Wikileaks provides people around the world with information about what their governments are really up to, making large numbers of previously secret documents available so that citizens can take informed action. It’s a beautiful thing, politically, but Wikileaks also can serve as a tool for cultural historical research. By making large batches of documents easily searchable, Wikileaks makes it possible for us to look at the way particular groups of political insiders use language to express their ideas.
An example: Thanks to Wikileaks, we can now investigate the history of silly diplomacy in 1972 and 1973, in the thick of the Cold War.
I searched The Kissinger Cables, a cache of diplomatic documents from the 1970s, for the word “silly”, and found among them the following items from 1972 and 1973:
- American diplomats blasted a negotiating protocol drafted by Laotian military negotiator General Bounthieng as a “childish effort”. They briefing concluded, “after reviewing Bounthieng’s draft protocol in some horror,” that, “IT WAS GROSSLY INCOMPLETE. IT CONTAINED SUCH SILLY REFERENCES AS A PROHIBITION AGAINST ‘QUARRELLING OR ARGUING IN ANY MANNER.’”
- In 1973, Soviet diplomats admitted to American diplomats that their own colleagues had behaved in a silly manner toward West German authorities at a recent industrial fair in Berlin.
- During negotiations over the role of Pakistan in the Central Treaty Organziation, American diplomats complained that Icelandic diplomats had complained that American diplomats had not complained to the United Kingdom about the UK’s treatment of Iceland. The diplomatic cable noted that the purpose of NATO was not to settle squabbles between Iceland and the UK.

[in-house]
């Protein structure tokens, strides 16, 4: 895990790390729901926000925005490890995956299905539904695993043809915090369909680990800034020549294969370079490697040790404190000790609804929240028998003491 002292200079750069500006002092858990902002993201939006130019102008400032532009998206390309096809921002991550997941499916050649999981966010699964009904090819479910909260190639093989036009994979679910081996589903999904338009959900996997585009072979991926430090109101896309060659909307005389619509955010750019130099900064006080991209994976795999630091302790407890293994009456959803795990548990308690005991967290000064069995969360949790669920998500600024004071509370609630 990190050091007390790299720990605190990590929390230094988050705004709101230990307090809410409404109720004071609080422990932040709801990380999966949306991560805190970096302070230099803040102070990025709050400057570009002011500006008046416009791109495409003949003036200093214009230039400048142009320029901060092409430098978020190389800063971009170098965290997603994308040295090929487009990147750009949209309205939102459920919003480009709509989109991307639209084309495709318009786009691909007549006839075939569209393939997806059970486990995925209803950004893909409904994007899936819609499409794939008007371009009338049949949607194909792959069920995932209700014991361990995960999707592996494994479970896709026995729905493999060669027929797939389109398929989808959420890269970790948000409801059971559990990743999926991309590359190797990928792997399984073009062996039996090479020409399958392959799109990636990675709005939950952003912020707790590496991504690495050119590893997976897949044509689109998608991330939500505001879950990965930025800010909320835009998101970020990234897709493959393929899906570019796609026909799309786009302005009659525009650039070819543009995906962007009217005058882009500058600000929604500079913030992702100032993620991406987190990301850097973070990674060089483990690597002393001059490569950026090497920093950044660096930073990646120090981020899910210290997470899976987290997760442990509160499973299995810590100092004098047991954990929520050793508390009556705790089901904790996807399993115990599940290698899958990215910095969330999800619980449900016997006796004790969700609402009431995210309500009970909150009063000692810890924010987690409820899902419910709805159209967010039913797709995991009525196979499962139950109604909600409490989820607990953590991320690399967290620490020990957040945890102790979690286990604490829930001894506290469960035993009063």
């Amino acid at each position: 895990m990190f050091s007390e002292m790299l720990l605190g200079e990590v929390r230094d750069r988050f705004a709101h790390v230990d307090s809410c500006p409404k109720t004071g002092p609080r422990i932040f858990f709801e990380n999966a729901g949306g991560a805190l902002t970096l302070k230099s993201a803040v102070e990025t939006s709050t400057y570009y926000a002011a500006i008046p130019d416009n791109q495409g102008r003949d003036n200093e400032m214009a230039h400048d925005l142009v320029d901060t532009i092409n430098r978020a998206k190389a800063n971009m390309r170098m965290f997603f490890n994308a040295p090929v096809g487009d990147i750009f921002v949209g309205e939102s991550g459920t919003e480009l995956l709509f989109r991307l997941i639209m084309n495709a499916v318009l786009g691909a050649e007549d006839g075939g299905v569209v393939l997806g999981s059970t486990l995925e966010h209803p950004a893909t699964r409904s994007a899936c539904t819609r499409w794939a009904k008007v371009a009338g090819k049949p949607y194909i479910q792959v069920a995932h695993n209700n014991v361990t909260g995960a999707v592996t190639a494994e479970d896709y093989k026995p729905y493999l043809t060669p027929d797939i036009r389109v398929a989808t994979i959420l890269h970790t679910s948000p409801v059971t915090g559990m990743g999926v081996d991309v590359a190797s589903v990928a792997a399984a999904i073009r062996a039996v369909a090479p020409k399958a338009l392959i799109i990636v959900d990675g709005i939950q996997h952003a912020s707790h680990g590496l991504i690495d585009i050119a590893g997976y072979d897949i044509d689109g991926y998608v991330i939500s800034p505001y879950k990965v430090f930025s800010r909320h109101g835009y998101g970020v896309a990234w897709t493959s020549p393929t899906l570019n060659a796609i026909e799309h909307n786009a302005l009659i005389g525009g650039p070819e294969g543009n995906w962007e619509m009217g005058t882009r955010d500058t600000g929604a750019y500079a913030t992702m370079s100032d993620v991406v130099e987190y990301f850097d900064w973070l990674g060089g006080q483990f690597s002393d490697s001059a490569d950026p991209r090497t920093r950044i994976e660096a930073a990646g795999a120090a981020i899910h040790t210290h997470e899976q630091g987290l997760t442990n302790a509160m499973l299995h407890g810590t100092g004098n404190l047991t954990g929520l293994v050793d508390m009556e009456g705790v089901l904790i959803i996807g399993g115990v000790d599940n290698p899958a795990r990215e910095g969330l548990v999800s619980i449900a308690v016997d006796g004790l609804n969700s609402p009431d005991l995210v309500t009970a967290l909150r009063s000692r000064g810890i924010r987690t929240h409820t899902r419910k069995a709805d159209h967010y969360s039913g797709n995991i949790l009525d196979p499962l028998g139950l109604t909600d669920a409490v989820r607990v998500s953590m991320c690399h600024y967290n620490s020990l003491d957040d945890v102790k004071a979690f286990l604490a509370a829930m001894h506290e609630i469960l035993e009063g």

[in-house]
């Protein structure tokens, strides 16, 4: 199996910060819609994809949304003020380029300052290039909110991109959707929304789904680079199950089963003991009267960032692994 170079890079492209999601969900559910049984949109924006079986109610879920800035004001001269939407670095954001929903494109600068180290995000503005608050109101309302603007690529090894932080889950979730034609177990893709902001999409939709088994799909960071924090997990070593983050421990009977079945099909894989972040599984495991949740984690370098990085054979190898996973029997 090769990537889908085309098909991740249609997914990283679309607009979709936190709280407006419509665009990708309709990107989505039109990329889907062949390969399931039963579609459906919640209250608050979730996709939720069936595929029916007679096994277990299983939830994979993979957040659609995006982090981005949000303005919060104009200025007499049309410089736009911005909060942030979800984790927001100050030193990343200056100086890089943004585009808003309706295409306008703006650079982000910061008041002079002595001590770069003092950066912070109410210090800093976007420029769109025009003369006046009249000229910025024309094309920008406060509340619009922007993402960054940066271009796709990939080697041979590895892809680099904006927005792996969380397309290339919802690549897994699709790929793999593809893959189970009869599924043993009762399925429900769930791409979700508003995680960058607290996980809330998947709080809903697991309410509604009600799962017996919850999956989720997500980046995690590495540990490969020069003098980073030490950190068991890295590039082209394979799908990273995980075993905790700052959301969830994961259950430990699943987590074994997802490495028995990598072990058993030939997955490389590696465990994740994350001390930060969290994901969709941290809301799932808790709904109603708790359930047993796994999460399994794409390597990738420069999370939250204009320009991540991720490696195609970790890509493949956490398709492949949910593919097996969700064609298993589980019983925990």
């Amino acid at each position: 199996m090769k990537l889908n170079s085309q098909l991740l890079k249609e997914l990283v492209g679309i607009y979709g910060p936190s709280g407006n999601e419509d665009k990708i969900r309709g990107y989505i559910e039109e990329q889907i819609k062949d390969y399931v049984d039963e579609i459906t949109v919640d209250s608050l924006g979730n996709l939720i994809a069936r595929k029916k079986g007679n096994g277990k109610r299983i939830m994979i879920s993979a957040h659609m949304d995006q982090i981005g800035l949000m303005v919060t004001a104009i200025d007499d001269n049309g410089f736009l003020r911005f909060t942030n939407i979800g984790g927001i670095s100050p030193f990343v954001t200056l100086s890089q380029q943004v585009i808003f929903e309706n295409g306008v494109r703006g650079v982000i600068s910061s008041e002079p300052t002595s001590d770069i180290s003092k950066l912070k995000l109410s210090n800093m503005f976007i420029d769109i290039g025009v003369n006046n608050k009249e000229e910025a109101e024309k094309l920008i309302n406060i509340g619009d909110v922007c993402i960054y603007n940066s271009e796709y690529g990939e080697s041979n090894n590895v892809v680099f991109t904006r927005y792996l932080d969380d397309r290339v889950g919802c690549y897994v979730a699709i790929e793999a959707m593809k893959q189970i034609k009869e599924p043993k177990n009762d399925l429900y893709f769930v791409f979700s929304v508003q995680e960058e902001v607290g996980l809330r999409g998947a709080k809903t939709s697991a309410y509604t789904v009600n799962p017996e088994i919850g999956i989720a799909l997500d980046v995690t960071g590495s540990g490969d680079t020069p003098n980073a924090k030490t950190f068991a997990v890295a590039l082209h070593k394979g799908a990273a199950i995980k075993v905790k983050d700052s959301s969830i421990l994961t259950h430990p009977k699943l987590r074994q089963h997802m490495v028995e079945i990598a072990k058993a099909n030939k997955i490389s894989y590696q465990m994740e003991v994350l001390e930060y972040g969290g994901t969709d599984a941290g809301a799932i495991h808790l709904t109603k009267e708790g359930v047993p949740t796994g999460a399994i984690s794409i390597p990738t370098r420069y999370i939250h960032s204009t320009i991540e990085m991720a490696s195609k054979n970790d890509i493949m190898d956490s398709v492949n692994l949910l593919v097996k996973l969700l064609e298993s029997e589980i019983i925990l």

- A cable from 1973 comments that, at a diplomatic dinner in Bogota, the Colombian foreign minister had flattered the Peruvian foreign minister, indulging in “unnecessary and silly phrases aimed at impressing the Peruvian with his revolutionary vocabulary”, using words like “colonialism” and “neocolonialism”.
- A message from American diplomats in Moscow reported on a lecture there by K.M. Smirnov, dismissing dissident Andrei Sakharov as merely a silly nuisance, rather than a serious threat to the Soviet system.
- A diplomat in Togo advises that it would be silly to bring in a guard of U.S. Marines for the embassy there, given that the Marines would then constitute one third of the entire American delegation there, and make the Americans “look scared”, creating a “serious psychological handicap”.
- Referring to a diplomatic disagreement over arrangements for the study of dentistry in Berlin, in which the British supported a local prosecution of a man found carrying an “antiquated gun”, while a red coat and bearskin hat, American diplomats complained, “Positions such as those noted above in this day and age only make allies look silly when developments in question surface in public media.”